Iris R. Shannon, Ph.D., R.N. APHA President, 1989

Supporting the Public Health Infrastructure

Recently, infrastructure has been characterized as the nerve center of public health. For a variety of reasons, I believe that the problems associated with public health infrastructure are recalcitrant. Infrastructure issues have been persistent a long time and they seem to be resistant to change.

I would like to comment on only two of many factors contributing to this resistant state:

1. Human resource component: There is a significant need to strengthen public health teams by adding members with appropriate social-service and political-science expertise. Such skills are needed to confront the increasing numbers of recognizable health consequences associated with social problems and the need for effective communication with policy leaders.

2. Organizational resources: There is increasing interest in formulating partnerships for health and in other formal and informal collaborative arrangements, whether they be networks, coalitions, task forces, or committees. They usually involve the public and private sectors and provide ways of sharing responsibility and accountability for improving community health outcomes. A particular public health infrastructure challenge occurs where conflicting and competing interests among population groups emerge and that must be resolved. Whether collaborative effort results in societal support for public health greatly depends on successful resolution of issues and successful interorganizational dynamics.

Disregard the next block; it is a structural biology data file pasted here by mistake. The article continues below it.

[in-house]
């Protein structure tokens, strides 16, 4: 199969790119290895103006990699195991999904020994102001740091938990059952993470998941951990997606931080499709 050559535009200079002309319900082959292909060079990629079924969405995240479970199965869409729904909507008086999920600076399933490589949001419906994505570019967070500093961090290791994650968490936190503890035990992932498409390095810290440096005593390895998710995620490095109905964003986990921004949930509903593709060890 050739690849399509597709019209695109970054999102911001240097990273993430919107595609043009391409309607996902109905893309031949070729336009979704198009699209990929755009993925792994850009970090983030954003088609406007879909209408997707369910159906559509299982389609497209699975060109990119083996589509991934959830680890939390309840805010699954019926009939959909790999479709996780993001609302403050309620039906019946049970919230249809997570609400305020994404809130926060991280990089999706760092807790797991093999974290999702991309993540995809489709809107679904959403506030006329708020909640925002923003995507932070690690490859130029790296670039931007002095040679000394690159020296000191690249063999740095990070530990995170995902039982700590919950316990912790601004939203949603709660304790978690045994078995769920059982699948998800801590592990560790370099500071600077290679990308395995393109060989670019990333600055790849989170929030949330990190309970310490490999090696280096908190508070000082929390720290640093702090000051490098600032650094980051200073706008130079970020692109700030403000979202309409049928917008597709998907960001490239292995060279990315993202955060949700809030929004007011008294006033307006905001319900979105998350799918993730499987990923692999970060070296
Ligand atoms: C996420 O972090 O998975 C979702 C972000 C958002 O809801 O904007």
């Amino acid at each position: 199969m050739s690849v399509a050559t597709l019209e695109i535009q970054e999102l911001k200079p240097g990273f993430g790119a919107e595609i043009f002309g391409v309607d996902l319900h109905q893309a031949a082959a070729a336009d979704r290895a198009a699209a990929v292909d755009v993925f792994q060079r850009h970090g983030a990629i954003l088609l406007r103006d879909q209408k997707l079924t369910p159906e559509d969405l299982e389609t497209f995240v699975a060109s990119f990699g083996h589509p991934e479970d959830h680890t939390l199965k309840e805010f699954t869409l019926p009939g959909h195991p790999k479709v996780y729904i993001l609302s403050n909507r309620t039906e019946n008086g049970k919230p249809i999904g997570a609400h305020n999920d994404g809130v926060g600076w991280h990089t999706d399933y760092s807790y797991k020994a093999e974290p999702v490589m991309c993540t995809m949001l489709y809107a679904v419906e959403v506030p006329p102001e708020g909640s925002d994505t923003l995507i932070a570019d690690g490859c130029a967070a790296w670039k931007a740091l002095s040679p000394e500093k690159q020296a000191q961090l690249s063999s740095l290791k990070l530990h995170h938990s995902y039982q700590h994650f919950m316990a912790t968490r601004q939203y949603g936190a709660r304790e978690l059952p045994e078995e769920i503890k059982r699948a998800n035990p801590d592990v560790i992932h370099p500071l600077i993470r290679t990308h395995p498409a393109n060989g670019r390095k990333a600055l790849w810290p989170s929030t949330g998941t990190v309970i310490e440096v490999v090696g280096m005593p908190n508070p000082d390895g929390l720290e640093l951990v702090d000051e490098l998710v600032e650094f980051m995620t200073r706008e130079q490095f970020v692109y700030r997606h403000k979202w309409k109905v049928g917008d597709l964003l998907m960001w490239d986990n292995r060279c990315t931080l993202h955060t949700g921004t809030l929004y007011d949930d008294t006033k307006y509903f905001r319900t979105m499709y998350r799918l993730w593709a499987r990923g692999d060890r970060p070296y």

I believe very firmly, with APHA’s emphasis on infrastructure, that we will be able to reverse this situation – that we will be able to make an impact, a very positive impact on infrastructure issues. I leave it to the leaders of the Association to bring forth the direction necessary to make it happen.

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